2013 Elections

Israeli Elections 2013

  • icon_zoom.png
    Elections 2013 in Israel Elections 2013 in Israel
    The Numbers:  
    The Central Election Committee has released the results of the elections, based on 99.5% of the votes, and the expected allocation of seats in the 19th Knesset:
    • Likud Beiteinu - 31 (23.25%)
    • Yesh Atid - 19 (14.19%)
    • Labor - 15 (11.45%)
    • Shas - 11 (8.83%)
    • Habayit Hayehudi - 12 (8.76%)
    • United Torah Judaism - 7 (5.31%)
    • Hatnuah - 6 (5.02%)
    • Meretz - 6 (4.59%)
    • United Arab List - Ta'al - 4 (3.80%)
    • Hadash - 4 (3.12%)
    • Balad - 3 (2.66%)
    • Kadima - 2 (2.09%)

    According to the Central Election Committee, 66.6% of Israelis exercised their right to vote. Out of some 3.767 million votes cast, only about 40,000 were disqualified. Voter turnout was the highest since 1999.

    Nearly half of the 19th Knesset seats will be filled by fresh faces, and statistics show that the next Knesset will probably include 26 women - the highest ever in Israel.
    Israel's elections reflect the strong democratic tradition of the State of Israel. Election campaigns are a lively affair, accompanied by vigorous debate of the issues. Israelis take great interest in political affairs, including internal policy and foreign relations, and actively participate in the electoral process.
    Click here for more information and updates about the 2013 Israeli Elections, the electoral process, the Israeli political system and parties competing in the elections.
    Forming the government:
    The government (cabinet of ministers) is the executive authority of the state, charged with administering internal and foreign affairs, including security matters. Like the Knesset, the government usually serves for four years, but its tenure may be shortened if the prime minister is unable to continue in office due to death, permanent incapacitation, resignation, or impeachment, when the government appoints one of its members (who is a Knesset member) as acting prime minister.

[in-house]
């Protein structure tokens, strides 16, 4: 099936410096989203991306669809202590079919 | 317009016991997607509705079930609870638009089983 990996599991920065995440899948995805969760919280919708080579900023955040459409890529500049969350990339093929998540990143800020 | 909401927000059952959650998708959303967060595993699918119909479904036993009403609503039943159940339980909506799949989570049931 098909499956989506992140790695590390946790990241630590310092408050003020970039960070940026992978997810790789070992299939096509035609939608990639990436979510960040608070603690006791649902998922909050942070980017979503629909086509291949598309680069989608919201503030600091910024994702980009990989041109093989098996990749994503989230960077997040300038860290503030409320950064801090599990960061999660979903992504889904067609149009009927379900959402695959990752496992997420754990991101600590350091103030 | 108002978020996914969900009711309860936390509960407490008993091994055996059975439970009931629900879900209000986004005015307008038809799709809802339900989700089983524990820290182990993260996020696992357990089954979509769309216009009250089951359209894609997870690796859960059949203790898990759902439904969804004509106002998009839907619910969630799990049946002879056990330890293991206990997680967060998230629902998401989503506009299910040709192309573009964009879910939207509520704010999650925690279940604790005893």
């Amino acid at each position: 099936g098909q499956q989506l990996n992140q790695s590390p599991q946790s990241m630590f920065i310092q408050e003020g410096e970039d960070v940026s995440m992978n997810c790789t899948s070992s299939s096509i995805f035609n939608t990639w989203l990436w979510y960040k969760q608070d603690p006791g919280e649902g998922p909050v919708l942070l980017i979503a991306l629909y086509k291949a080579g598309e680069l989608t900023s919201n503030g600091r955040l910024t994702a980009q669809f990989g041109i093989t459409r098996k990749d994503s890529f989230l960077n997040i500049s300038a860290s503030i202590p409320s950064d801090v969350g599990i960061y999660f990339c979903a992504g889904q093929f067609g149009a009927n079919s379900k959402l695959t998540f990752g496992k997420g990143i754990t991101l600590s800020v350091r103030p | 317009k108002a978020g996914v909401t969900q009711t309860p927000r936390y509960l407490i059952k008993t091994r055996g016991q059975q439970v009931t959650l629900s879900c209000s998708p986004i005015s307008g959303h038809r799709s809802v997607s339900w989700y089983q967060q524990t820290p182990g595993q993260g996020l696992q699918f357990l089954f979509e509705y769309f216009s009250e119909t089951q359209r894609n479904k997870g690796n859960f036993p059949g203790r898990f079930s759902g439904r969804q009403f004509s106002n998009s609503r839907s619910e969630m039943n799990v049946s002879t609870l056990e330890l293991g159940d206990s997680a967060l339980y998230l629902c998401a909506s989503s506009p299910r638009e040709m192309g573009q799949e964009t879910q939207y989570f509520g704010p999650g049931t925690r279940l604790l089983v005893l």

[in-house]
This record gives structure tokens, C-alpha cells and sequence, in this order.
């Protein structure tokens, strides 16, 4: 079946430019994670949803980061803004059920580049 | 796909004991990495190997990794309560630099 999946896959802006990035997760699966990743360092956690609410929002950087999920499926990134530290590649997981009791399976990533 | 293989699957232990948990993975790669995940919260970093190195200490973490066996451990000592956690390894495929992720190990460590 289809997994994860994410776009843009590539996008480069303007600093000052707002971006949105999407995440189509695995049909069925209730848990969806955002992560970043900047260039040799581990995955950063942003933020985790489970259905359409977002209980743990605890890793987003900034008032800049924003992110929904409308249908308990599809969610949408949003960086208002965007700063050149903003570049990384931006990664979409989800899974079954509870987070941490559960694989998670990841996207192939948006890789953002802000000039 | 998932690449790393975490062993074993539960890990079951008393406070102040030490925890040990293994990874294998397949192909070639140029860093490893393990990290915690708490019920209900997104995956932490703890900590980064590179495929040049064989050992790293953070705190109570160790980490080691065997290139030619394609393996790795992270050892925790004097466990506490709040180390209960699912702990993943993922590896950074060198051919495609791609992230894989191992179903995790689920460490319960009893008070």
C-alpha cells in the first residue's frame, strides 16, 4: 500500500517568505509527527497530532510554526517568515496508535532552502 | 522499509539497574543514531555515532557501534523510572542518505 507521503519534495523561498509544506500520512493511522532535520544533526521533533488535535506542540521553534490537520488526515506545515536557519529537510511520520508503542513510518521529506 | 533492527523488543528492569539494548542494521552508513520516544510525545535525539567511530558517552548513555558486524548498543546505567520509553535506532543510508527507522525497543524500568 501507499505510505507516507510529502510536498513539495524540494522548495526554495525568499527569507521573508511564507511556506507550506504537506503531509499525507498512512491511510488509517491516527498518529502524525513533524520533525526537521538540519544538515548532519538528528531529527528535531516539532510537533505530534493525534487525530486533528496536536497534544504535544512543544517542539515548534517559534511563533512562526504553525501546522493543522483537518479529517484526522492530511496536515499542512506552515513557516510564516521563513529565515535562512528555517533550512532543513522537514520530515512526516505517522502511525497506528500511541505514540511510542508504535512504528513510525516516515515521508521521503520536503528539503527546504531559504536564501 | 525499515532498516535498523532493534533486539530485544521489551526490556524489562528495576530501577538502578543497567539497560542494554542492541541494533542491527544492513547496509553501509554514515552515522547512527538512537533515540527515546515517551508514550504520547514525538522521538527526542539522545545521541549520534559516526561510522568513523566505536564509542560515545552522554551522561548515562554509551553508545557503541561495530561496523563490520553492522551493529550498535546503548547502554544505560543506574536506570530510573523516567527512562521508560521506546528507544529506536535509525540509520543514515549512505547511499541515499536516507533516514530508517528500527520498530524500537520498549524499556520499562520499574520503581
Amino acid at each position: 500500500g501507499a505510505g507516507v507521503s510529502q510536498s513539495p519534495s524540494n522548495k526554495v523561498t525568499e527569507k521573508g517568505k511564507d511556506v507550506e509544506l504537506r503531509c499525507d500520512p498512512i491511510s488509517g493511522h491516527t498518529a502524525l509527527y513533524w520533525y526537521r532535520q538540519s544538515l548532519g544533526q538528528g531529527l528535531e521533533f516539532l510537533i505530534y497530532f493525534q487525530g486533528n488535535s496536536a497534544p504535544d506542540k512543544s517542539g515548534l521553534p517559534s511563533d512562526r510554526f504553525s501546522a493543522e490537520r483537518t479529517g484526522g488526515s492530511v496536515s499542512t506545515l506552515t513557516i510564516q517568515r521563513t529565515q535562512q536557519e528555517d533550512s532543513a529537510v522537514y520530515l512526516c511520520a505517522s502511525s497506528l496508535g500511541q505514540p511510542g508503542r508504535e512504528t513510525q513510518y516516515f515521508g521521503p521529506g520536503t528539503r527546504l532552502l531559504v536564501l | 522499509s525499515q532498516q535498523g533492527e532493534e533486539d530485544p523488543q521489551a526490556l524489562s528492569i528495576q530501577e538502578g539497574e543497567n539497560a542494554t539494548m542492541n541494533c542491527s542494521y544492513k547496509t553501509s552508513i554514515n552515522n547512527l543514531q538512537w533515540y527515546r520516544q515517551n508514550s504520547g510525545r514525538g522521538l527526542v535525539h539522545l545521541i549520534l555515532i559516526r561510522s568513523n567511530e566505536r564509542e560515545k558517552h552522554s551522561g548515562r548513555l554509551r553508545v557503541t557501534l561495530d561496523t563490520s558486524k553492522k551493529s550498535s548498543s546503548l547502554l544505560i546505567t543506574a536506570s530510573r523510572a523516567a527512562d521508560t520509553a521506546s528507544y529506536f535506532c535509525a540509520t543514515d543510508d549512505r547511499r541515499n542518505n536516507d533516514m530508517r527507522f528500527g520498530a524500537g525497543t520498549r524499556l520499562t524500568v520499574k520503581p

When a new government is to be formed, the President of the State - after consulting with representatives of the parties elected to the Knesset - assigns the task of forming the government to a Knesset member. This Knesset member is usually the leader of the party with the largest Knesset representation or the head of the party that leads a coalition with more than 60 members.
    Since a government requires the Knesset's confidence to function, it must have a supporting coalition of at least 61 of the 120 Knesset members. To date, no party has received enough Knesset seats to be able to form a government by itself; thus all Israeli governments have been based on coalitions of several parties, with those remaining outside the government making up the opposition.
    The Knesset member to whom the task is assigned has a period of 28 days to form a government. The President may extend the term by an additional period of time, not exceeding 14 days.
    If this period (up to 42 days) has passed and the designated Knesset member has not succeeded in forming a government, the President may then assign the task of forming a government to another Knesset member. This Knesset member has a period of 28 days for the fulfillment of the task.
    If a government still has not been formed, an absolute majority of Knesset members (61) has the option of applying in writing to the President, asking him to assign the task to a particular Knesset member. Such a precedent has yet to occur.
    When a government has been formed, the designated prime minister presents it to the Knesset within 45 days of publication of election results in the official gazette. At this time, he announces its composition, the basic guideline of its policy and the distribution of functions among its ministers. The prime minister then asks the Knesset for an expression of confidence. The government is installed when the Knesset has expressed confidence in it by a majority of 61 Knesset members, and then the ministers assume office.